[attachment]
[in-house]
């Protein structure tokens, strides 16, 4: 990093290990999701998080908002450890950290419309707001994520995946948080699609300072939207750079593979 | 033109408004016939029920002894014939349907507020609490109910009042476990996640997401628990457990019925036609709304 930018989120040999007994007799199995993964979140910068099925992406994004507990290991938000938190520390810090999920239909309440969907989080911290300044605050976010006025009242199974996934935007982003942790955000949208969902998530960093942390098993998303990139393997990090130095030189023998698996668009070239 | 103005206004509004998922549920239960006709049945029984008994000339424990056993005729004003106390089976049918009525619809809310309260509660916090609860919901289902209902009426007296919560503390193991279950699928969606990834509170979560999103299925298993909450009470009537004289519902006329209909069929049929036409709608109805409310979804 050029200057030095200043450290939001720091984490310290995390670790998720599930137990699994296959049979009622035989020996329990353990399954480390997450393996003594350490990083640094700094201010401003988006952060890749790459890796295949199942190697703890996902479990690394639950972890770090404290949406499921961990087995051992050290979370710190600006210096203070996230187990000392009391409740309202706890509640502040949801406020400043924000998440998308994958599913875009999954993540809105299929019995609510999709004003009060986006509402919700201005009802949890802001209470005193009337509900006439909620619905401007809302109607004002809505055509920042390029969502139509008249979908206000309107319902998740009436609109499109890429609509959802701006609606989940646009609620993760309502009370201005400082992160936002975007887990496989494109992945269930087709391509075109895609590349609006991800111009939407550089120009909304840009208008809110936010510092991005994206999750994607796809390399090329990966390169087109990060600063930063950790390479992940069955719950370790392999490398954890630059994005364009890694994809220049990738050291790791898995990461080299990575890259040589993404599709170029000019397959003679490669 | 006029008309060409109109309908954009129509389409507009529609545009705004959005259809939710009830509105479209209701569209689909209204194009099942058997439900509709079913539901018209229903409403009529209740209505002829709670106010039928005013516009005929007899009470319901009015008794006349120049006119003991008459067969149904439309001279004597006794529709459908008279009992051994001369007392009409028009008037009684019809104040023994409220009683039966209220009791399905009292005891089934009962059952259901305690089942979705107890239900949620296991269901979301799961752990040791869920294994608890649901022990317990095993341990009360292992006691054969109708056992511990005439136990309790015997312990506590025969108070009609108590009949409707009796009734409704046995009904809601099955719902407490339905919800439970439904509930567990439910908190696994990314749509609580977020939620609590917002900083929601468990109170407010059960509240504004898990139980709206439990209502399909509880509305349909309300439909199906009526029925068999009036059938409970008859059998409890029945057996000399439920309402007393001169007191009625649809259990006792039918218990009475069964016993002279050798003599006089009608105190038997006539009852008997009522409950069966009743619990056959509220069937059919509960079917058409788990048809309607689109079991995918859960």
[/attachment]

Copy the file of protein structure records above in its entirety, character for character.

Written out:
[in-house]
């Protein structure tokens, strides 16, 4: 990093290990999701998080908002450890950290419309707001994520995946948080699609300072939207750079593979 | 033109408004016939029920002894014939349907507020609490109910009042476990996640997401628990457990019925036609709304 930018989120040999007994007799199995993964979140910068099925992406994004507990290991938000938190520390810090999920239909309440969907989080911290300044605050976010006025009242199974996934935007982003942790955000949208969902998530960093942390098993998303990139393997990090130095030189023998698996668009070239 | 103005206004509004998922549920239960006709049945029984008994000339424990056993005729004003106390089976049918009525619809809310309260509660916090609860919901289902209902009426007296919560503390193991279950699928969606990834509170979560999103299925298993909450009470009537004289519902006329209909069929049929036409709608109805409310979804 050029200057030095200043450290939001720091984490310290995390670790998720599930137990699994296959049979009622035989020996329990353990399954480390997450393996003594350490990083640094700094201010401003988006952060890749790459890796295949199942190697703890996902479990690394639950972890770090404290949406499921961990087995051992050290979370710190600006210096203070996230187990000392009391409740309202706890509640502040949801406020400043924000998440998308994958599913875009999954993540809105299929019995609510999709004003009060986006509402919700201005009802949890802001209470005193009337509900006439909620619905401007809302109607004002809505055509920042390029969502139509008249979908206000309107319902998740009436609109499109890429609509959802701006609606989940646009609620993760309502009370201005400082992160936002975007887990496989494109992945269930087709391509075109895609590349609006991800111009939407550089120009909304840009208008809110936010510092991005994206999750994607796809390399090329990966390169087109990060600063930063950790390479992940069955719950370790392999490398954890630059994005364009890694994809220049990738050291790791898995990461080299990575890259040589993404599709170029000019397959003679490669 | 006029008309060409109109309908954009129509389409507009529609545009705004959005259809939710009830509105479209209701569209689909209204194009099942058997439900509709079913539901018209229903409403009529209740209505002829709670106010039928005013516009005929007899009470319901009015008794006349120049006119003991008459067969149904439309001279004597006794529709459908008279009992051994001369007392009409028009008037009684019809104040023994409220009683039966209220009791399905009292005891089934009962059952259901305690089942979705107890239900949620296991269901979301799961752990040791869920294994608890649901022990317990095993341990009360292992006691054969109708056992511990005439136990309790015997312990506590025969108070009609108590009949409707009796009734409704046995009904809601099955719902407490339905919800439970439904509930567990439910908190696994990314749509609580977020939620609590917002900083929601468990109170407010059960509240504004898990139980709206439990209502399909509880509305349909309300439909199906009526029925068999009036059938409970008859059998409890029945057996000399439920309402007393001169007191009625649809259990006792039918218990009475069964016993002279050798003599006089009608105190038997006539009852008997009522409950069966009743619990056959509220069937059919509960079917058409788990048809309607689109079991995918859960």